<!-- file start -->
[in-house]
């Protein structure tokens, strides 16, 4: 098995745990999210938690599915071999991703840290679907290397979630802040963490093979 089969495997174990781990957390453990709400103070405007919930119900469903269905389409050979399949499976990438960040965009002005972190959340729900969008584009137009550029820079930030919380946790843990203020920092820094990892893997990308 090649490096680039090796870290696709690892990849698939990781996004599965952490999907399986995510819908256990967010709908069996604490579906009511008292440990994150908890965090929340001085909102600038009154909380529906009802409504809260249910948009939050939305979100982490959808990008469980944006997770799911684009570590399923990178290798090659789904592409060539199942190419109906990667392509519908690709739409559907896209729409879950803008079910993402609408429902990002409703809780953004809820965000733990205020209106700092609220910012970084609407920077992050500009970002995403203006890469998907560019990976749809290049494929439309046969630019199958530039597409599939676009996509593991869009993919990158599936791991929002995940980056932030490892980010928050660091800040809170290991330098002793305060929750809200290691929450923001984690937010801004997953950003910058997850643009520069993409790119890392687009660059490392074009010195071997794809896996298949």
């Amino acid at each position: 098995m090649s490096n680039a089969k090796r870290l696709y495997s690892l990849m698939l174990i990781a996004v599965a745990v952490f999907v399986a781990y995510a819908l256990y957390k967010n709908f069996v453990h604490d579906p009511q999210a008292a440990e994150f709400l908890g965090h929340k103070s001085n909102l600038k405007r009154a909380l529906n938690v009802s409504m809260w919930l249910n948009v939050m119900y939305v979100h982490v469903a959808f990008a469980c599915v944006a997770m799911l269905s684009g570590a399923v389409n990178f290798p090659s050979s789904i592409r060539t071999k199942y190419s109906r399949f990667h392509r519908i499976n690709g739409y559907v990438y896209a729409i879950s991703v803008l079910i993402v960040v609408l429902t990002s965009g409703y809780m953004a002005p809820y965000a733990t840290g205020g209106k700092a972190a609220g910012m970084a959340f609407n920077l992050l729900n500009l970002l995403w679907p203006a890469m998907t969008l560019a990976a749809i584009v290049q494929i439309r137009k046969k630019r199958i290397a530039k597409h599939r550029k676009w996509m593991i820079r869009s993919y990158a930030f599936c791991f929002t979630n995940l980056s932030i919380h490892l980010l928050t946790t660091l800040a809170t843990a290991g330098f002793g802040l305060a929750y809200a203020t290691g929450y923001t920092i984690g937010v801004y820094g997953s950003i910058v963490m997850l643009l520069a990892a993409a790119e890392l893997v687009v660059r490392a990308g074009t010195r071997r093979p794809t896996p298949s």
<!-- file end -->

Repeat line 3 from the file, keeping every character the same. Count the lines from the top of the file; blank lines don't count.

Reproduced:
């Amino acid at each position: 098995m090649s490096n680039a089969k090796r870290l696709y495997s690892l990849m698939l174990i990781a996004v599965a745990v952490f999907v399986a781990y995510a819908l256990y957390k967010n709908f069996v453990h604490d579906p009511q999210a008292a440990e994150f709400l908890g965090h929340k103070s001085n909102l600038k405007r009154a909380l529906n938690v009802s409504m809260w919930l249910n948009v939050m119900y939305v979100h982490v469903a959808f990008a469980c599915v944006a997770m799911l269905s684009g570590a399923v389409n990178f290798p090659s050979s789904i592409r060539t071999k199942y190419s109906r399949f990667h392509r519908i499976n690709g739409y559907v990438y896209a729409i879950s991703v803008l079910i993402v960040v609408l429902t990002s965009g409703y809780m953004a002005p809820y965000a733990t840290g205020g209106k700092a972190a609220g910012m970084a959340f609407n920077l992050l729900n500009l970002l995403w679907p203006a890469m998907t969008l560019a990976a749809i584009v290049q494929i439309r137009k046969k630019r199958i290397a530039k597409h599939r550029k676009w996509m593991i820079r869009s993919y990158a930030f599936c791991f929002t979630n995940l980056s932030i919380h490892l980010l928050t946790t660091l800040a809170t843990a290991g330098f002793g802040l305060a929750y809200a203020t290691g929450y923001t920092i984690g937010v801004y820094g997953s950003i910058v963490m997850l643009l520069a990892a993409a790119e890392l893997v687009v660059r490392a990308g074009t010195r071997r093979p794809t896996p298949s």